‘elements trilogy’. That’s Anita playing a lovely, understated solo
piano on Gifts from The Sea.
Out Beyond the Window is from an album I composed for Frank Sinatra, A
Man Alone. It contains nine songs and four word pictures I wrote for him
to recite against music. He showed up an hour early for each of the
three sessions it took to record the album, to vocalize and go over Don
Costa’s arrangements with his pianist Bill Miller. Frank did all of the
recitations letter perfect in less than two hours and with the feeling
only a great singer or actor can impart. As for the songs, he’s frank
Sinatra. You always expect the best and it was better.
I first recorded The Yellow Unicorn in the late 1950's in New York. The
producer was Henri Rene and the arrangement was by Gloria Shayne. This
track was done in 1969 and later used in the 3 record Warner brothers
set, The Essential Rod McKuen. This chart is by Arthur Greenslade and I
had planned something else for it until I heard it at the session. It
works well here, on the move - but quietly.
I’ve been fortunate to have had two exceptional women in my musical
life. Anita Kerr, of course, and in the late 50's and early 60's I
worked with the composer - arranger Gloria Shayne, first on demos of my
early songs, later on finished masters for my Decca, Imperial and
Columbia sides. If the name doesn’t sound familiar, it’s because Gloria
finally eschewed an arranging / conducting career to concentrate on song
writing. One of those songs, Do You Hear What I Hear, has in a few short
years become a Christmas standard. Demonstration records, or demos, are
those discs and tapes songwriters and publishers make to show off their
work to artists in hopes of getting recordings made. They are always
done on a budget and Gloria was a master at making a trio sound like a
band. And, oh yes, imagine having Miriam Workman and Eileen Farrell
singing obligatos behind you. They probably showed up as I would have,
just for the pleasure of being with Gloria. I had a terrible crush on
her, but I reckon she didn’t need any more mixed up young men in her
life than those I already knew, or imagined, hanging around.
Gloria helped teach me that less, can be more and to respect and respond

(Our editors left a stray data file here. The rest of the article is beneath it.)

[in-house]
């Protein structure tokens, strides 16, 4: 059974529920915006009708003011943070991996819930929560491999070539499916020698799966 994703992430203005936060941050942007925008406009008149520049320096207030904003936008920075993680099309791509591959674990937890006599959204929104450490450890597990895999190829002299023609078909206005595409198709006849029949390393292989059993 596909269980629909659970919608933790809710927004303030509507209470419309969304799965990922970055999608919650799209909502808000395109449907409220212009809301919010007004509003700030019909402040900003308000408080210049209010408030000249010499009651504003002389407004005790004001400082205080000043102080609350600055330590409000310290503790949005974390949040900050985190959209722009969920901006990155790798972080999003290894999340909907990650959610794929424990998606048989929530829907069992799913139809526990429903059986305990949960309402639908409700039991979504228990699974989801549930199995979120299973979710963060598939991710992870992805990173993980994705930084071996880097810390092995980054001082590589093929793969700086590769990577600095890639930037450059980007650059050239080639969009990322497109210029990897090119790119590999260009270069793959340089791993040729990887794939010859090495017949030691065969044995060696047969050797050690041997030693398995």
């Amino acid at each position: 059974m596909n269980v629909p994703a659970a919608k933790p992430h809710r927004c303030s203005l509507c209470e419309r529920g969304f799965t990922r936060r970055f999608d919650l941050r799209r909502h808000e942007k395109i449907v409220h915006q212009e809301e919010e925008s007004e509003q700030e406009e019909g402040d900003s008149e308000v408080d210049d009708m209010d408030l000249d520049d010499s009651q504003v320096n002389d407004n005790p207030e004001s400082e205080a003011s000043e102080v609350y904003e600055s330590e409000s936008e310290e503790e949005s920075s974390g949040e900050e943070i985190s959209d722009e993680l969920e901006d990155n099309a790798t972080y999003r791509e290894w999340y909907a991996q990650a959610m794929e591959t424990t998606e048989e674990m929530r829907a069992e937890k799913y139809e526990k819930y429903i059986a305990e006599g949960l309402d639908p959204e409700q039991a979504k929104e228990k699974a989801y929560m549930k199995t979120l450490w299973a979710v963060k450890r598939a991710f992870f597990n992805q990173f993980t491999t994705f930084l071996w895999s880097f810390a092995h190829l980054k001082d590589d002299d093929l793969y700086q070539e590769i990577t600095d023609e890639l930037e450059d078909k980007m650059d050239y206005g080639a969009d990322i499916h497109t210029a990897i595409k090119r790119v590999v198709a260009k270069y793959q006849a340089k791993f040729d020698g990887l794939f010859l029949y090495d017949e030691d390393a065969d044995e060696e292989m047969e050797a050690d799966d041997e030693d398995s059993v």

to the time allotted for a session. I don’t think any of our record
dates ever went into overtime. We couldn’t afford it.
As for Gloria Shayne’s abilities as an arranger, they need no
elaboration by me. Listen for yourself to Stations and Trains, JimJann.
And to in my Early Harvest album. Like Anita, Gloria has her own
distinctive style as a pianist. I’m due a trip East so that we can write
some new songs and make some new records together. Thirty years, and
counting, is a long time between sessions.
Now I Have the Time started as a diary entry in one of my books, Moment
to Moment. It was titled, Another Monday, Two Months Later.
This collection features two versions of So Long San Francisco, the
first recorded for RCA in 1965 and arranged by Perry Botkin Jr. The
second, heard here as a reprise, was done three years later for Stanyan
/ Warner Brothers with a totally different lyric and an arrangement by
Arthur Greenslade. Arthur has arranged more songs and more music for me
than either of us can remember and he has conducted my concerts on five
continents. During the dozen years we spent doing concerts together his
‘off time’ was spent as Shirley Bassey’s band leader. It got so Shirley
and I began conspiring to keep Arthur busy so somebody else wouldn’t
steal him from us. And Arthur was every bit as valuable to me with me
classical work and film scoring as he was arranging and conducting my
concerts and recording sessions.
In the receiving line, at a Command Performance for The Queen of
England, Her Majesty said to me “I believe that’s your Mr. Greenslade